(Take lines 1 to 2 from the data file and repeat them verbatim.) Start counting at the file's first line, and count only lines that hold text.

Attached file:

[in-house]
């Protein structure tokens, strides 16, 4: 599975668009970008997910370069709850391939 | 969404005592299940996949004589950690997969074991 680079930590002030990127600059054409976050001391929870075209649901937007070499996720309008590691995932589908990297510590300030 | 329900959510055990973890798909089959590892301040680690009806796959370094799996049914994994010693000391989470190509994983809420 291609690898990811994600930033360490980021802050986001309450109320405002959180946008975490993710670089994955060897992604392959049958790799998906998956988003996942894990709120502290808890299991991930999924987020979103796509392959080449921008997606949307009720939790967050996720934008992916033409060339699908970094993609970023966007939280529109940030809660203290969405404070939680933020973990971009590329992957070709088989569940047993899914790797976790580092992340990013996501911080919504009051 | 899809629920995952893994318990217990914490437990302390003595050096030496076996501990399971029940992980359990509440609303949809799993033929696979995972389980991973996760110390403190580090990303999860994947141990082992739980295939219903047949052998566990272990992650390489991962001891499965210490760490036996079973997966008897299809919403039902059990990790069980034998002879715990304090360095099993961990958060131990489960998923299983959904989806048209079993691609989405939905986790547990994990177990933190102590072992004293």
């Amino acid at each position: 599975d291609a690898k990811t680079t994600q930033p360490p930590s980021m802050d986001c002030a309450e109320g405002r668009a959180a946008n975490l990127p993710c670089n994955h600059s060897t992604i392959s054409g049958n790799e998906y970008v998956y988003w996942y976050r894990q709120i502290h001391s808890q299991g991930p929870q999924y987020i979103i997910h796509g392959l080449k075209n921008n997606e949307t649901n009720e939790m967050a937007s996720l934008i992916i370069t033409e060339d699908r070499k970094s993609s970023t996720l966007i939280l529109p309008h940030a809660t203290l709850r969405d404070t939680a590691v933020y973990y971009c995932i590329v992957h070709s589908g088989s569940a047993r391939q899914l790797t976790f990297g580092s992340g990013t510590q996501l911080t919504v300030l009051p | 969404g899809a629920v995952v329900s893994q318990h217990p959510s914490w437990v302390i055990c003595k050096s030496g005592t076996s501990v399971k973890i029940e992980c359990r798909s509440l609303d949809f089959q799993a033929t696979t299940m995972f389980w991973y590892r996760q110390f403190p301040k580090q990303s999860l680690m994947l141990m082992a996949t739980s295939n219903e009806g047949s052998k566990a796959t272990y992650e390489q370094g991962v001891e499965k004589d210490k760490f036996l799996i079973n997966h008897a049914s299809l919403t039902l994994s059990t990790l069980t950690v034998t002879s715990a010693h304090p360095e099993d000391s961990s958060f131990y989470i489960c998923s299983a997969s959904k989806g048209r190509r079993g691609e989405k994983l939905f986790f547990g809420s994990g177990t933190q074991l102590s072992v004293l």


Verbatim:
[in-house]
């Protein structure tokens, strides 16, 4: 599975668009970008997910370069709850391939 | 969404005592299940996949004589950690997969074991 680079930590002030990127600059054409976050001391929870075209649901937007070499996720309008590691995932589908990297510590300030 | 329900959510055990973890798909089959590892301040680690009806796959370094799996049914994994010693000391989470190509994983809420 291609690898990811994600930033360490980021802050986001309450109320405002959180946008975490993710670089994955060897992604392959049958790799998906998956988003996942894990709120502290808890299991991930999924987020979103796509392959080449921008997606949307009720939790967050996720934008992916033409060339699908970094993609970023966007939280529109940030809660203290969405404070939680933020973990971009590329992957070709088989569940047993899914790797976790580092992340990013996501911080919504009051 | 899809629920995952893994318990217990914490437990302390003595050096030496076996501990399971029940992980359990509440609303949809799993033929696979995972389980991973996760110390403190580090990303999860994947141990082992739980295939219903047949052998566990272990992650390489991962001891499965210490760490036996079973997966008897299809919403039902059990990790069980034998002879715990304090360095099993961990958060131990489960998923299983959904989806048209079993691609989405939905986790547990994990177990933190102590072992004293």